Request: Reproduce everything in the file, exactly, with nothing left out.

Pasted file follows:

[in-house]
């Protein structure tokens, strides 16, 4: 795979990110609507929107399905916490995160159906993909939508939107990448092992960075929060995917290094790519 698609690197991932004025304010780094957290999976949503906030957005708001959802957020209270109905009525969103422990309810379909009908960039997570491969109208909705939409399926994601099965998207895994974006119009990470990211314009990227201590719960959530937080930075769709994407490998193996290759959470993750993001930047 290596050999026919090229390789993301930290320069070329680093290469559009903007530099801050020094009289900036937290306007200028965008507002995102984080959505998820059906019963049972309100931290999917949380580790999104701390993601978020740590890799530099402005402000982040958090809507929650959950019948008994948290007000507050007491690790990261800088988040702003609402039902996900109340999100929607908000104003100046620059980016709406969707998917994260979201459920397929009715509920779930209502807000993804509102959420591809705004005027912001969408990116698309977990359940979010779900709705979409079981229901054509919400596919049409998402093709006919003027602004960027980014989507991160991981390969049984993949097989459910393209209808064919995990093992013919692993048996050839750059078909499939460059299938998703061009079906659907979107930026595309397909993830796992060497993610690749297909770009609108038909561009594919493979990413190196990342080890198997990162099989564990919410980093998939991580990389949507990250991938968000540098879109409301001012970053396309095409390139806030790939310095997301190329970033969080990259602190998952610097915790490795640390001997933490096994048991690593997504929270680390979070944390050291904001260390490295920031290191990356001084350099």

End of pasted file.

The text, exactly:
[in-house]
């Protein structure tokens, strides 16, 4: 795979990110609507929107399905916490995160159906993909939508939107990448092992960075929060995917290094790519 698609690197991932004025304010780094957290999976949503906030957005708001959802957020209270109905009525969103422990309810379909009908960039997570491969109208909705939409399926994601099965998207895994974006119009990470990211314009990227201590719960959530937080930075769709994407490998193996290759959470993750993001930047 290596050999026919090229390789993301930290320069070329680093290469559009903007530099801050020094009289900036937290306007200028965008507002995102984080959505998820059906019963049972309100931290999917949380580790999104701390993601978020740590890799530099402005402000982040958090809507929650959950019948008994948290007000507050007491690790990261800088988040702003609402039902996900109340999100929607908000104003100046620059980016709406969707998917994260979201459920397929009715509920779930209502807000993804509102959420591809705004005027912001969408990116698309977990359940979010779900709705979409079981229901054509919400596919049409998402093709006919003027602004960027980014989507991160991981390969049984993949097989459910393209209808064919995990093992013919692993048996050839750059078909499939460059299938998703061009079906659907979107930026595309397909993830796992060497993610690749297909770009609108038909561009594919493979990413190196990342080890198997990162099989564990919410980093998939991580990389949507990250991938968000540098879109409301001012970053396309095409390139806030790939310095997301190329970033969080990259602190998952610097915790490795640390001997933490096994048991690593997504929270680390979070944390050291904001260390490295920031290191990356001084350099």